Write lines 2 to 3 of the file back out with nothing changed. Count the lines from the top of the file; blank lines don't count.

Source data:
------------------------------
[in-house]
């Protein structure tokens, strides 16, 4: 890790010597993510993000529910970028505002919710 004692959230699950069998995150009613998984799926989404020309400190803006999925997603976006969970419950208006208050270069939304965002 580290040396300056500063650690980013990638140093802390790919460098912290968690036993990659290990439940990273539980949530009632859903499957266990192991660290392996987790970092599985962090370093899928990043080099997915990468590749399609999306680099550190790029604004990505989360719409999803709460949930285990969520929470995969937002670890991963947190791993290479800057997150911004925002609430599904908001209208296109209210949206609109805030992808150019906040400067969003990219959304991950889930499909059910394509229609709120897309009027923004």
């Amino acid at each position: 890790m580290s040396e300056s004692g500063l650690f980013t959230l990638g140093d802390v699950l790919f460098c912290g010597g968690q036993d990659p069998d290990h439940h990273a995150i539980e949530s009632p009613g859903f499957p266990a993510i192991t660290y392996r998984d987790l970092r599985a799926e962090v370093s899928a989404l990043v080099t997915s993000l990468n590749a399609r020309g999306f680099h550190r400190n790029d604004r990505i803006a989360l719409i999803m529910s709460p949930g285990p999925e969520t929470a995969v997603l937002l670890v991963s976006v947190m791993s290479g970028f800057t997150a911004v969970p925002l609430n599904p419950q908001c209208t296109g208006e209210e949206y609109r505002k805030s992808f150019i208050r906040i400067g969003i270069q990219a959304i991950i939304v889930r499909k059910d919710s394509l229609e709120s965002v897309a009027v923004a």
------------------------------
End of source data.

């Protein structure tokens, strides 16, 4: 890790010597993510993000529910970028505002919710 004692959230699950069998995150009613998984799926989404020309400190803006999925997603976006969970419950208006208050270069939304965002 580290040396300056500063650690980013990638140093802390790919460098912290968690036993990659290990439940990273539980949530009632859903499957266990192991660290392996987790970092599985962090370093899928990043080099997915990468590749399609999306680099550190790029604004990505989360719409999803709460949930285990969520929470995969937002670890991963947190791993290479800057997150911004925002609430599904908001209208296109209210949206609109805030992808150019906040400067969003990219959304991950889930499909059910394509229609709120897309009027923004």
């Amino acid at each position: 890790m580290s040396e300056s004692g500063l650690f980013t959230l990638g140093d802390v699950l790919f460098c912290g010597g968690q036993d990659p069998d290990h439940h990273a995150i539980e949530s009632p009613g859903f499957p266990a993510i192991t660290y392996r998984d987790l970092r599985a799926e962090v370093s899928a989404l990043v080099t997915s993000l990468n590749a399609r020309g999306f680099h550190r400190n790029d604004r990505i803006a989360l719409i999803m529910s709460p949930g285990p999925e969520t929470a995969v997603l937002l670890v991963s976006v947190m791993s290479g970028f800057t997150a911004v969970p925002l609430n599904p419950q908001c209208t296109g208006e209210e949206y609109r505002k805030s992808f150019i208050r906040i400067g969003i270069q990219a959304i991950i939304v889930r499909k059910d919710s394509l229609e709120s965002v897309a009027v923004a």